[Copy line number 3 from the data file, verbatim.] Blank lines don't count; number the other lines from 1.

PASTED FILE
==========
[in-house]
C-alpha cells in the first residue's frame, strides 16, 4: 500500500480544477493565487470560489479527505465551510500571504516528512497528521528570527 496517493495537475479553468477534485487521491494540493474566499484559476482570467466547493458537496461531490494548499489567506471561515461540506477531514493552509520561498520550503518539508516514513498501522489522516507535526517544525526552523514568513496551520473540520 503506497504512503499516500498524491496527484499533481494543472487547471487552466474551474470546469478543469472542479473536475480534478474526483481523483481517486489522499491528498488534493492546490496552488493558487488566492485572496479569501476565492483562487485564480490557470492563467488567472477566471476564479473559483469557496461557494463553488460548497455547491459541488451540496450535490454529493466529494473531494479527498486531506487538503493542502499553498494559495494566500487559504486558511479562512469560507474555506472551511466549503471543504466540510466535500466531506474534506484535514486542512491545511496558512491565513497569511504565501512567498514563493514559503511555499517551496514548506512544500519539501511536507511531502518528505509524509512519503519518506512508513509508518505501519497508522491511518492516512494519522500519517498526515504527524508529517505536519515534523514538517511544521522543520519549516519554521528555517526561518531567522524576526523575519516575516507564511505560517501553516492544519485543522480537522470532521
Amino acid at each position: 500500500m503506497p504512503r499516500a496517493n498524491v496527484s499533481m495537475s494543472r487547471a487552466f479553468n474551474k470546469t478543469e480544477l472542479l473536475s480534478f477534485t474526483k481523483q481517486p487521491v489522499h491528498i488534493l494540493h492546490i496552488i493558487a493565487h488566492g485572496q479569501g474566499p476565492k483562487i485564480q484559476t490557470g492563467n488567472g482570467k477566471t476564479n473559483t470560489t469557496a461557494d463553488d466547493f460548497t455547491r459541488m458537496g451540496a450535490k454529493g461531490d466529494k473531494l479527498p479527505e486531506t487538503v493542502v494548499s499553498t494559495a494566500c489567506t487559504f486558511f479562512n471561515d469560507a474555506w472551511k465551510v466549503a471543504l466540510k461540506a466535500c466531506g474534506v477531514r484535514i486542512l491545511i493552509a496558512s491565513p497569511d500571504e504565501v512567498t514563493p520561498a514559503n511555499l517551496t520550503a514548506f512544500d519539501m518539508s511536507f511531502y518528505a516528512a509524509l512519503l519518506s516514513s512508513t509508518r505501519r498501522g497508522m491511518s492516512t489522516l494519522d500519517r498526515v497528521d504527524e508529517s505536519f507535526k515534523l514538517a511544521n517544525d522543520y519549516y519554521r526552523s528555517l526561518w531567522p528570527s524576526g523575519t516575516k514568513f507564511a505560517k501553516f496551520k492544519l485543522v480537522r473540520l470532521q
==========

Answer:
Amino acid at each position: 500500500m503506497p504512503r499516500a496517493n498524491v496527484s499533481m495537475s494543472r487547471a487552466f479553468n474551474k470546469t478543469e480544477l472542479l473536475s480534478f477534485t474526483k481523483q481517486p487521491v489522499h491528498i488534493l494540493h492546490i496552488i493558487a493565487h488566492g485572496q479569501g474566499p476565492k483562487i485564480q484559476t490557470g492563467n488567472g482570467k477566471t476564479n473559483t470560489t469557496a461557494d463553488d466547493f460548497t455547491r459541488m458537496g451540496a450535490k454529493g461531490d466529494k473531494l479527498p479527505e486531506t487538503v493542502v494548499s499553498t494559495a494566500c489567506t487559504f486558511f479562512n471561515d469560507a474555506w472551511k465551510v466549503a471543504l466540510k461540506a466535500c466531506g474534506v477531514r484535514i486542512l491545511i493552509a496558512s491565513p497569511d500571504e504565501v512567498t514563493p520561498a514559503n511555499l517551496t520550503a514548506f512544500d519539501m518539508s511536507f511531502y518528505a516528512a509524509l512519503l519518506s516514513s512508513t509508518r505501519r498501522g497508522m491511518s492516512t489522516l494519522d500519517r498526515v497528521d504527524e508529517s505536519f507535526k515534523l514538517a511544521n517544525d522543520y519549516y519554521r526552523s528555517l526561518w531567522p528570527s524576526g523575519t516575516k514568513f507564511a505560517k501553516f496551520k492544519l485543522v480537522r473540520l470532521q